More Geology


Here are some rocks that are in the Southland
Museum. All of the samples have been
found in Southland.
I took this photograph a couple of years ago
when spent 4 months living in Invercargill as the William
Hodges Fellow.


About a month ago I was at a birthday party in New Plymouth and all night I couldn’t take my eyes off a most unusual fireplace. In three or four places rocks stick straight out. I know that they were intended as ledges but there is something extra about them albeit something a little strange.
Today, at my request, I was invited back to have my second attempt at photographing these rocks.
Sometimes I take a photograph of something to see what it looks like when I photograph it. The image that I took today is an example.
I was going to take it in black and white, but I prefer the subdued colour of this.
There’s something going on in the picture. I’m going to live with it for a while. I don’t think that I could do better with this subject though. I may be wrong.

The Foreshore

It’s been in recent months quite unusual for me to pick up a camera. Just don’t seem to be getting the call. It is I hope, an incubation period.

A week or so ago I went for a walk along our fine foreshore here in New Plymouth and found myself hesitating before several views. I was surprised, it seemed like a start.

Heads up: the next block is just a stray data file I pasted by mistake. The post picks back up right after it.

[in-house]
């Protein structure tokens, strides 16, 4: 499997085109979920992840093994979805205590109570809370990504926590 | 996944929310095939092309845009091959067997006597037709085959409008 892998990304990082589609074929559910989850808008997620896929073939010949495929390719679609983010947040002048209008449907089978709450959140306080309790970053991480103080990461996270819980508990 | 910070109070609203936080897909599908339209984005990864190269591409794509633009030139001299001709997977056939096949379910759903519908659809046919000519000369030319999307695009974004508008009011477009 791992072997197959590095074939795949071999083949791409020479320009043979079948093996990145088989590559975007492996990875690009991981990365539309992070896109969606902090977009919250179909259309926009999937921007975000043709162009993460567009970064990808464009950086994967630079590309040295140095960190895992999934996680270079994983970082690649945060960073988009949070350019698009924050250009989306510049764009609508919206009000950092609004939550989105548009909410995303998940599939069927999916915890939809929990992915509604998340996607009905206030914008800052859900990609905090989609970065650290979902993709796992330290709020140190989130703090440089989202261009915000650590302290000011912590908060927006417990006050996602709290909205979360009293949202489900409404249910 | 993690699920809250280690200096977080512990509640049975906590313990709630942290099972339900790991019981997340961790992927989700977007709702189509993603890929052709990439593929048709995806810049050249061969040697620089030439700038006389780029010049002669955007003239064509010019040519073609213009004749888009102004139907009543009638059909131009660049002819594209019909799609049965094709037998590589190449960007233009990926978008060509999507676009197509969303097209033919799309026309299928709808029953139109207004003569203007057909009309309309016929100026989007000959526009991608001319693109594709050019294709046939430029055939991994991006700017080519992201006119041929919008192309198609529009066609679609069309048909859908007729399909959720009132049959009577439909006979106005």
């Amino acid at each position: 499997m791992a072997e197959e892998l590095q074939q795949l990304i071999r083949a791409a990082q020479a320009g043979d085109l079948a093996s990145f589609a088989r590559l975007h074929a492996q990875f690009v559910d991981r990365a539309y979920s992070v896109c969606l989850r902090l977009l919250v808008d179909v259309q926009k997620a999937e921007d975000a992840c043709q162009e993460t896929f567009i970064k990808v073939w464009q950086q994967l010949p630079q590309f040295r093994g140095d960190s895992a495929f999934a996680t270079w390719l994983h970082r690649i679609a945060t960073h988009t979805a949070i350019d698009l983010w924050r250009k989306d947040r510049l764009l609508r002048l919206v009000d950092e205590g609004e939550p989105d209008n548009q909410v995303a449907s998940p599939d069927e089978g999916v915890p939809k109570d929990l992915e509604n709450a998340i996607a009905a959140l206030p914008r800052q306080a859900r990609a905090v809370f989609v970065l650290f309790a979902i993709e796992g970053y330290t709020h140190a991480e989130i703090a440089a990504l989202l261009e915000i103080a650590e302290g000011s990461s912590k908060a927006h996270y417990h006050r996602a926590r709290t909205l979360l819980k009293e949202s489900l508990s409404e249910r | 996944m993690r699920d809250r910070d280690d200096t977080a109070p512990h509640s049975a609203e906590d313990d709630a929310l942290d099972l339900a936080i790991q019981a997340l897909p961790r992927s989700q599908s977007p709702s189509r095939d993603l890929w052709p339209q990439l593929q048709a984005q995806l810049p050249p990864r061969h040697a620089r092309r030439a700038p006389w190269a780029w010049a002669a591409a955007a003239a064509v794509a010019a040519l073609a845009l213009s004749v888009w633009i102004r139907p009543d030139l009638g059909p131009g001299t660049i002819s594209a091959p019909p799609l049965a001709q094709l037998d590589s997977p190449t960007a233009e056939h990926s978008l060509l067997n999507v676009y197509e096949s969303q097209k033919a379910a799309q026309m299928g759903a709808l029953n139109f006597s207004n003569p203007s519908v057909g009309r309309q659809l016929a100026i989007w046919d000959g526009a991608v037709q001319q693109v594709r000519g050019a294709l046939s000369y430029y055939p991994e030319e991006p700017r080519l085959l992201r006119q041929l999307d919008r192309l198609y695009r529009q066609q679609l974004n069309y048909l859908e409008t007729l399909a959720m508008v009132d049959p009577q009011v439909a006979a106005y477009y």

Rocks and dirt are always tempting subjects, even if just as a way of practising scales so to speak, a way of understanding and building upon what has been done by colleagues before but long gone, of limbering up the fingers and concentrating the mind.

Below are some Kaikoura rocks, from the top right of the South Island, this was taken a year or so ago.

The Obelisk

Yesterday I went up to the top of the Old Man Range, just to the west of Alexandra. Access is via a rough and in places steep road, really only accessible with a 4 wheel drive, not the family Toyota. There are about 5 gates to open.

This is a well known tor called The Obelisk, visible from a very long way away. I’ve been photographing rocks steadily since I arrived in Central Otago two months ago and this one was on my must see list. Impressive as it is as an object I’m still not sure whether the photo really passes or not. I’ll think about it.

Similarly with the one below. There is a clarity to it as well that attracts me, but I’m not sure. It may work, certainly it is a contender for the calendar that I am working on.
Again, I’ll live with it for a while and let you know later.

Dunstan Mountains

Today I went on a 4 wheel drive trip into the Dunstan Mountains. I can see them from
where I live so I was especially curious to go there. An ordinary family car would not make it, it’s rugged country.

I was also very motivated to get there because, as I’ve written in previous posts, I’m eager to photograph the rocks that this area is famous for.